Brisbane's Olympic Goal

Brisbane’s bid for the 2032 Olympics was a sure thing. With no other serious contenders, it was of no surprise that Brisbane’s bid was given the green light by the International Olympics Committee (IOC).

With only 11 years until the Brisbane Olympics, a joint Olympic Infrastructure Agency has been established with representatives from Federal, State and Local governments, and is already sounding the starting siren for a plethora of pre-planned development and infrastructure projects to begin.

While Olympics are renowned for being overly costly, disruptive and wasteful to the Host City, Brisbane’s 2032 Olympics will abide by IOC’s Olympic Agenda 2020, to deliver the games through an “advanced games concept”. This concept has a renewed focus on sustainability, which involves utilising current infrastructure and facilities rather than building new. Brisbane perfectly fulfils this focus, with official IOC documentation outlining between 80 and 90 percent of the venues used to host events already exist in Brisbane, and surrounding locales in the Sunshine Coast and Gold Coast areas. Brisbane’s Lord Mayor Adrian Schrinner has narrowed this figure down more particularly, stating that 84 percent of venues to be used for Brisbane’s 2032 Olympics are pre-existing, will be refurbished, or will be constructed temporarily for the Games.

Although the total cost of the Brisbane Olympics is still an unknown, organisers of the Brisbane games have estimated that it will have an operating budget of $4.5 billion. An independent economic assessment by KPMG estimated that the Games will cost nearly $7 billion – paying for itself with a delivering of over $8.1 billion to Queensland, predominantly via the tourism industry. The total economic benefit for Australia is estimated to reach $17.61 billion. According to Dr Judith Mair - a tourism and events expert at The University of Queensland - the only dilemma with these estimations is that they don’t account for the cost of security, upgrading public transport, nor of the new road infrastructure necessary to adequately host the Games.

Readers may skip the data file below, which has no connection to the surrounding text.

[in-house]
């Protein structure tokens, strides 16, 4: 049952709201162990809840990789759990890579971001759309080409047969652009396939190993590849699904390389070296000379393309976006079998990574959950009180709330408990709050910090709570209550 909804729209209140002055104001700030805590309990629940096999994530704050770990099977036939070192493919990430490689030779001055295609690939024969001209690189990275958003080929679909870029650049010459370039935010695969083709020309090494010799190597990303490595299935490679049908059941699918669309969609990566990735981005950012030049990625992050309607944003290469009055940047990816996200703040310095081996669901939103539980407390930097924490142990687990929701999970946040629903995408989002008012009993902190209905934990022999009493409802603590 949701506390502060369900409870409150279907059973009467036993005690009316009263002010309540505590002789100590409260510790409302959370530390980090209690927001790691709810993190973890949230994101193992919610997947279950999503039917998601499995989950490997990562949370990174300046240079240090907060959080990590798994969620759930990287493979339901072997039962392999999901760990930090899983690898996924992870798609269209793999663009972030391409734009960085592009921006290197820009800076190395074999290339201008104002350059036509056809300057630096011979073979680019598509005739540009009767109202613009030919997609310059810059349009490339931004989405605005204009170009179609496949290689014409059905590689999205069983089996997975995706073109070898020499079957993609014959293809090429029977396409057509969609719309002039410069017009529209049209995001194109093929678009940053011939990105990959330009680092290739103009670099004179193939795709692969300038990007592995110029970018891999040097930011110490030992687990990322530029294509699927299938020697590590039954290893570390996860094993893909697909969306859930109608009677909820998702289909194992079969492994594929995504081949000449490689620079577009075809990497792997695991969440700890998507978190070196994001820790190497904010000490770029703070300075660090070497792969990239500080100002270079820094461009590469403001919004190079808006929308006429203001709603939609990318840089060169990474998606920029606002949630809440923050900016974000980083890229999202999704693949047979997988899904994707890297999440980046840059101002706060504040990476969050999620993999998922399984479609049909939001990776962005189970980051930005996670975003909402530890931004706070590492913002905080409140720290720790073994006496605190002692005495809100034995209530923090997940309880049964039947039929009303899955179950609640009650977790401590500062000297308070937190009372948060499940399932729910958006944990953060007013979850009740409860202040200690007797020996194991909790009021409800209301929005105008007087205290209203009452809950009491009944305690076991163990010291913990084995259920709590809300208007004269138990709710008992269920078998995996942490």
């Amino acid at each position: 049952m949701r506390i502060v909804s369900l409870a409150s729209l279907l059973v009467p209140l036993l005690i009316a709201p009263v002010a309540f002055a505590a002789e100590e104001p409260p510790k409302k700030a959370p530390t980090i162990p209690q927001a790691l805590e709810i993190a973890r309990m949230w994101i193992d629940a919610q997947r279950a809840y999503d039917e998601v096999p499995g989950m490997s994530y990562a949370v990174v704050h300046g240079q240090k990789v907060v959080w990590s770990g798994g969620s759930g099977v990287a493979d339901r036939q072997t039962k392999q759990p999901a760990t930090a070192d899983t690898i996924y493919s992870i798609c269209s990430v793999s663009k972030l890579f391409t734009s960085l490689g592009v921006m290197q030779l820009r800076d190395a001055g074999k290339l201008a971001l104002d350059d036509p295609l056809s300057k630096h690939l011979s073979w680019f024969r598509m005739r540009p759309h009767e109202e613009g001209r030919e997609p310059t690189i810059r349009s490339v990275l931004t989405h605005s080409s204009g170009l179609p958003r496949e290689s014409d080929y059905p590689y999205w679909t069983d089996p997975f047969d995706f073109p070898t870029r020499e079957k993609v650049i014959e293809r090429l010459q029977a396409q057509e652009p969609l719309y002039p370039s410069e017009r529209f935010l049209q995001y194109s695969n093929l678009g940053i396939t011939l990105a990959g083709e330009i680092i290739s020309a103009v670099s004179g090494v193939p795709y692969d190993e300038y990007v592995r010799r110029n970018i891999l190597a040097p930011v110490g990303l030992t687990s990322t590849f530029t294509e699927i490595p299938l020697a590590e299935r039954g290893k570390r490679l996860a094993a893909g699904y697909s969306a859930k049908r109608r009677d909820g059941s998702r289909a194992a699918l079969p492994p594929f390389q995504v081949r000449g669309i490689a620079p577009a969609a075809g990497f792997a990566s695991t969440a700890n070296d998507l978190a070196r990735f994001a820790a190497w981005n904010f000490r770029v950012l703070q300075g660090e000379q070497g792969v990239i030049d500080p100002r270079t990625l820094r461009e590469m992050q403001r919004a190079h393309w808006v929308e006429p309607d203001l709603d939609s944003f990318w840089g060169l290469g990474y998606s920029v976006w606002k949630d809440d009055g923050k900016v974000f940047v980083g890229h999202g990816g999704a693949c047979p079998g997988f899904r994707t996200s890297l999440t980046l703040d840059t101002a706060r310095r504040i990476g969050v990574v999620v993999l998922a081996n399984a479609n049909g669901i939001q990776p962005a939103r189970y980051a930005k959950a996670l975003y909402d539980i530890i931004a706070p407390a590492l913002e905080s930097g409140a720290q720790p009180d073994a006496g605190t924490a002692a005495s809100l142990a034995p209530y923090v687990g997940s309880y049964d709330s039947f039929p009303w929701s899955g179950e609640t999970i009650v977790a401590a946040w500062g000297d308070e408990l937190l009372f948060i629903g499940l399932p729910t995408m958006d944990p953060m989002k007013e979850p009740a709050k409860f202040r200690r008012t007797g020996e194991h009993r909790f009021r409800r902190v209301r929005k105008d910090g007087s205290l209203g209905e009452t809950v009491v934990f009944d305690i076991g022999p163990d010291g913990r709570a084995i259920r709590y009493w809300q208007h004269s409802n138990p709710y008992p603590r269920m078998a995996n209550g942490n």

Come 2032, the work currently being undertaken on large transport projects like Cross River Rail, Brisbane Metro and Coomera Connector will be completed and fully operational, however work will need to be done to upgrade public transport so that spectators can easily access sporting venues across the state’s South-eastern corner. Schrinner also commented that part of the reason for the Olympics bid was to enhance transport infrastructure and accessibility across Brisbane. Many of the recommendations in Brisbane’s 30-year plan will need to be brought forwards so that they are ready in time for the Olympics in 2032, Dr Mair shared. Furthermore, Dr Mair emphasised that while there are currently plans to duplicate the M1 to the Gold Coast, a similar project needed to be developed heading toward the Sunshine Coast too. According to CBRE, the majority of the capital investment will occur in the second half of this decade, averaging $800 million to $1.1 billion per year between 2027 and 2030. 

"You literally couldn't buy the type of name recognition that the Olympics would bring to a city," says Brisbane Lord Mayor Adrian Schrinner. With name recognition comes soaring property value, and with the boom predicted for the latter half of this decade, now is the best time to contact us to assess your options! 

Venues:

A summary of the total proposed locations for each sport is below.

Brisbane Zone:

Brisbane is the proposed location for 22 sporting venues, with many location clusters across the Zone.

Brisbane River Cluster

The Gabba (rebuild, 50,000 capacity) Athletics, Opening and Closing Ceremonies

  • Woolloongabba’s Stadium is likely to be at the centre of Brisbane’s Olympics, and it predicted to host the opening and closing ceremonies, in addition to all athletic events.
  • Although The Gabba, as it is affectionally known, will be 137 years old by time the Olympics make it there in 2032. It has undergone 2 renovations since 1993, with the most recent being the construction of a 24-bay grandstand in 2005.